• Additional options can be added without impacting the evaluation of the other branches throughout the tree.

Disadvantages of Decision Tree Analysis

  • In situations where there are many options to consider and each option has multiple possible outcomes, creating decision trees becomes a complex process and may require the use of software, rendering it a less-than-useful tool for strategic discussions.
  • In some trees, even a small variation in an expected outcome or probability can completely change the results of the analysis. Therefore, obtaining accurate information is critical to the usefulness of this tool.
  • This tool sometimes requires complex preparation, as well as extra time and effort to determine the various possible outcomes for each option, and to explicitly delineate each decision node and possible outcomes and options from those nodes.

Channel Performance Measurement: A Close Overview

Channel performance measurement is a key activity when a sales organization employs different types of channel partners. In more complex multi-channel structures, it becomes even more important due to the number of people, processes, and roles involved. The performance of a channel can be measured across multiple dimensions. The parameters that are measured usually are effectiveness, efficiency, productivity, equity and profitability of the channel.

The various channels have different purposes in the value chain; however, each task needs to support the overall corporate goals. As the number of channel partners increases, it is difficult to ensure that the channel partners are performing their specific roles as effectively as required. For example, the goal of a business might be to increase the number of strategic accounts. However, in order to gather maximum possible commission, channel partners might be engaged in getting the maximum number of accounts possible with total disregard towards prioritizing the acquisition of strategic accounts. It is therefore important to audit the channel partners and incentivize them for activities that are aligned with the corporate goals. The channel performance should also be judged on the ability to fulfill given tasks. A few carefully chosen metrics can give a good indication of the performance of each channel.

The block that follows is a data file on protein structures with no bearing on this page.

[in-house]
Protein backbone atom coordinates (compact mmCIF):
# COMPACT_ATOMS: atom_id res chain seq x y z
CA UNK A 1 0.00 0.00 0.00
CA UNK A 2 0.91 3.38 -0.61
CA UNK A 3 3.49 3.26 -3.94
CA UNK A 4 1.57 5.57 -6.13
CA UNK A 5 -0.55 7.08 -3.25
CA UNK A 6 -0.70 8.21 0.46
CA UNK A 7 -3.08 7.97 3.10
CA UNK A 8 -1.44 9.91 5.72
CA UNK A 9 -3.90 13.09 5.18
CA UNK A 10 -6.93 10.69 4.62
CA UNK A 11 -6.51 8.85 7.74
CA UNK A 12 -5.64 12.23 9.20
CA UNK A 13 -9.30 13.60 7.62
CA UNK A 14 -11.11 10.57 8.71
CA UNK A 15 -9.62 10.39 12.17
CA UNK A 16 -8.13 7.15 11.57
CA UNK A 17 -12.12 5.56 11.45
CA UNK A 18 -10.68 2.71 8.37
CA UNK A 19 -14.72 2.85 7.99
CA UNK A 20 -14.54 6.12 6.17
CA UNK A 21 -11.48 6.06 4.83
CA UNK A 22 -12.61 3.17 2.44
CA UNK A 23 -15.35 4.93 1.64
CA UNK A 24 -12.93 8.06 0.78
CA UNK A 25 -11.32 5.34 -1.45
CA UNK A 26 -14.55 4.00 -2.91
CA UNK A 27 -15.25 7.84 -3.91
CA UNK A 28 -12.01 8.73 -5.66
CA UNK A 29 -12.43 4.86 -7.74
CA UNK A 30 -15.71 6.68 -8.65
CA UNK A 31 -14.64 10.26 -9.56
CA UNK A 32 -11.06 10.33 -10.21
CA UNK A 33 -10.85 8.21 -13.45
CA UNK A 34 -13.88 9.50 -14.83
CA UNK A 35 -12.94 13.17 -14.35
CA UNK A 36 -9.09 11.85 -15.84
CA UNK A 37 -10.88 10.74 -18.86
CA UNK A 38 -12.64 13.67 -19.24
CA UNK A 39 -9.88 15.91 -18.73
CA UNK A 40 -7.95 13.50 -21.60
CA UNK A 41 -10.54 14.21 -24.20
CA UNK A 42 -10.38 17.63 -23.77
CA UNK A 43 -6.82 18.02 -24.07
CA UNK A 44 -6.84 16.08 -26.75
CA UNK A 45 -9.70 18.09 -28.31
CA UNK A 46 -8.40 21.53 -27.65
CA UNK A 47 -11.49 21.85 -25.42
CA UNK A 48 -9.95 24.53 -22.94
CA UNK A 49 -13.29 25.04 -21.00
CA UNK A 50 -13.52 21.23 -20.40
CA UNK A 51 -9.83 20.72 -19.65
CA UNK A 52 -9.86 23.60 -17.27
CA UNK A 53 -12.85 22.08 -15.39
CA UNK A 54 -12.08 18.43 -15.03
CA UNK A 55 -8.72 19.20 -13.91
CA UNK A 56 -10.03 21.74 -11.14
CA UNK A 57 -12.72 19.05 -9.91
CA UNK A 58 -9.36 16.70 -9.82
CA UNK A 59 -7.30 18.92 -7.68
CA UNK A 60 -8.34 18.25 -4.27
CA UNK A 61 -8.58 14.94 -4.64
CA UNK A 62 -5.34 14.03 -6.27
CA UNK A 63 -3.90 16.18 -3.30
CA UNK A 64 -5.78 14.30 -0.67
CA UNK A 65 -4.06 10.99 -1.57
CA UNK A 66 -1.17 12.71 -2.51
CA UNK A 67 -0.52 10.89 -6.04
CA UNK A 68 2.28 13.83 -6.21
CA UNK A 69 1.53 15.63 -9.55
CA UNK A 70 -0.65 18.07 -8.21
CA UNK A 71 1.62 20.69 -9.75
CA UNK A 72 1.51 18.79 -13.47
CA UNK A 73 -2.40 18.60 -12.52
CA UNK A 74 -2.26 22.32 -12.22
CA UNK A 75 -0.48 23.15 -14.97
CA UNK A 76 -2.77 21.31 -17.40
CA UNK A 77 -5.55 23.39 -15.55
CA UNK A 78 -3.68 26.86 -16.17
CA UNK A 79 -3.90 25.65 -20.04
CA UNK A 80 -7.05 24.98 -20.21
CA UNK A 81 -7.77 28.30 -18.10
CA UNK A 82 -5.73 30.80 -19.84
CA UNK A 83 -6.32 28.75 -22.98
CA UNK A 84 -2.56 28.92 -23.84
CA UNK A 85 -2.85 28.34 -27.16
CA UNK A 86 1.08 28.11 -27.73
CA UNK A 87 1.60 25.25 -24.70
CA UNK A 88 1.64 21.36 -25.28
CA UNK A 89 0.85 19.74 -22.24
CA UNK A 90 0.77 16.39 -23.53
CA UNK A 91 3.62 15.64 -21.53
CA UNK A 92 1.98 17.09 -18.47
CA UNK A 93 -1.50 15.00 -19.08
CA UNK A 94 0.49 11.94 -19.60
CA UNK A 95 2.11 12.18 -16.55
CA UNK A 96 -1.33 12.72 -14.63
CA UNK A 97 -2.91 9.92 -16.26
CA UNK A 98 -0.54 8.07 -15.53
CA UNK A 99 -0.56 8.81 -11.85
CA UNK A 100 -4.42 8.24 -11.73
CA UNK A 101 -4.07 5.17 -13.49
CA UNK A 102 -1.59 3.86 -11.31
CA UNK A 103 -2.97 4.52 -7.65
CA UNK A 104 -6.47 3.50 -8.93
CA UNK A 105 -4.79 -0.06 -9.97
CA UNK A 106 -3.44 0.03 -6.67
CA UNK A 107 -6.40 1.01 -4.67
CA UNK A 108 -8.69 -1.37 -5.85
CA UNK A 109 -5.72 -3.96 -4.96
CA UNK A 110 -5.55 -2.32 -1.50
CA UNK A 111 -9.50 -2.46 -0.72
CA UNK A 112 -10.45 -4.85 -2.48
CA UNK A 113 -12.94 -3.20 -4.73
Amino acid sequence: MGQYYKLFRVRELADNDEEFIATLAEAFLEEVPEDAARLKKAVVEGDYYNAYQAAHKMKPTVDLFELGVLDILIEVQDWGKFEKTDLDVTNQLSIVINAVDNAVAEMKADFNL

The channel performance measurement is primarily a four-step process.

  1. Define the Sales Objectives
  2. Determine Channel Performance Metrics
  3. Set Channel Partner Targets
  4. Manage Channel Performance


1. Define Sales Objectives

The first step in channel performance measurement is to define the sales objectives for the company. These objectives are outlined and discussed in sales meetings to ensure a shared understanding between members of the marketing and sales teams.

2. Determine Channel Performance Metrics

Evaluating the performance of a distribution channel depends largely on the agreed upon performance metrics. Choosing the right number and type of performance metrics can help to monitor and improve the performance of channel partners. These metrics provide an understanding of how well the channel partner is doing in reaching its performance targets.

Though it is possible to evaluate a channel on hundreds of performance metrics, this would make reporting and analysis of the performance a cumbersome job. When determining channel performance metrics, a key performance driver, such as sales or units sold, should be chosen to identify and measure the most important tasks. A series of performance metrics are then decided based on the key performance driver.

3. Set Channel Partner Targets

After overall sales objectives are defined, it is important to assign specific targets to each of the channel partners to ensure they are in alignment with the overall objectives. Properly set targets provide a benchmark to measure channel success, monitor performance, and take corrective action to meet expectations. Each channel partner has a specific role towards fulfilling the overall sales objectives. Performance targets should be set to reflect the channel partner’s contribution to the overall objectives

4. Manage Channel Performance

This is the final step in channel performance measurement. It uses the agreed upon goals, assigned performance targets, and identified performance metrics to manage channel performance on an on-going basis and to identify the performance shortfalls of the channel partners. During this step, management gains an understanding of the strengths and weaknesses of each channel. Management can then take corrective action to ensure efficient performance of the channel.